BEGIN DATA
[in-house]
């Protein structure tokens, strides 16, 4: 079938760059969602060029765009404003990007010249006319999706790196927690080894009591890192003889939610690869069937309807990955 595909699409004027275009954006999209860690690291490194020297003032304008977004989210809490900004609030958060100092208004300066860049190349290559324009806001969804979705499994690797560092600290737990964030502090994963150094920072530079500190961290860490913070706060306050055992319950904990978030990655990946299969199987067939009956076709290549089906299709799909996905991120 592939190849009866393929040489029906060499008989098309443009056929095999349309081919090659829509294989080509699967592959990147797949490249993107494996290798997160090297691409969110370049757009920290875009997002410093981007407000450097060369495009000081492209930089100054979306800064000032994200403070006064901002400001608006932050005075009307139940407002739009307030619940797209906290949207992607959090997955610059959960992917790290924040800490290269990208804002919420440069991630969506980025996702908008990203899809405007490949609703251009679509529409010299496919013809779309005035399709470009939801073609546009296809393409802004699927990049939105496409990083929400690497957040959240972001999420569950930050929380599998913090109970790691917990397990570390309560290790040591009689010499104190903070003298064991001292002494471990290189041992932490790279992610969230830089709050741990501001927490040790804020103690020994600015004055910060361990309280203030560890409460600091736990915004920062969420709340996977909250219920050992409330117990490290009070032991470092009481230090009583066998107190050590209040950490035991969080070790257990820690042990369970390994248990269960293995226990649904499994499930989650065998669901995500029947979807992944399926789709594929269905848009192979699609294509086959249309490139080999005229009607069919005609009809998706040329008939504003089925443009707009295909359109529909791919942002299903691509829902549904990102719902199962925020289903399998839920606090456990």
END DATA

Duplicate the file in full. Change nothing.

[in-house]
């Protein structure tokens, strides 16, 4: 079938760059969602060029765009404003990007010249006319999706790196927690080894009591890192003889939610690869069937309807990955 595909699409004027275009954006999209860690690291490194020297003032304008977004989210809490900004609030958060100092208004300066860049190349290559324009806001969804979705499994690797560092600290737990964030502090994963150094920072530079500190961290860490913070706060306050055992319950904990978030990655990946299969199987067939009956076709290549089906299709799909996905991120 592939190849009866393929040489029906060499008989098309443009056929095999349309081919090659829509294989080509699967592959990147797949490249993107494996290798997160090297691409969110370049757009920290875009997002410093981007407000450097060369495009000081492209930089100054979306800064000032994200403070006064901002400001608006932050005075009307139940407002739009307030619940797209906290949207992607959090997955610059959960992917790290924040800490290269990208804002919420440069991630969506980025996702908008990203899809405007490949609703251009679509529409010299496919013809779309005035399709470009939801073609546009296809393409802004699927990049939105496409990083929400690497957040959240972001999420569950930050929380599998913090109970790691917990397990570390309560290790040591009689010499104190903070003298064991001292002494471990290189041992932490790279992610969230830089709050741990501001927490040790804020103690020994600015004055910060361990309280203030560890409460600091736990915004920062969420709340996977909250219920050992409330117990490290009070032991470092009481230090009583066998107190050590209040950490035991969080070790257990820690042990369970390994248990269960293995226990649904499994499930989650065998669901995500029947979807992944399926789709594929269905848009192979699609294509086959249309490139080999005229009607069919005609009809998706040329008939504003089925443009707009295909359109529909791919942002299903691509829902549904990102719902199962925020289903399998839920606090456990």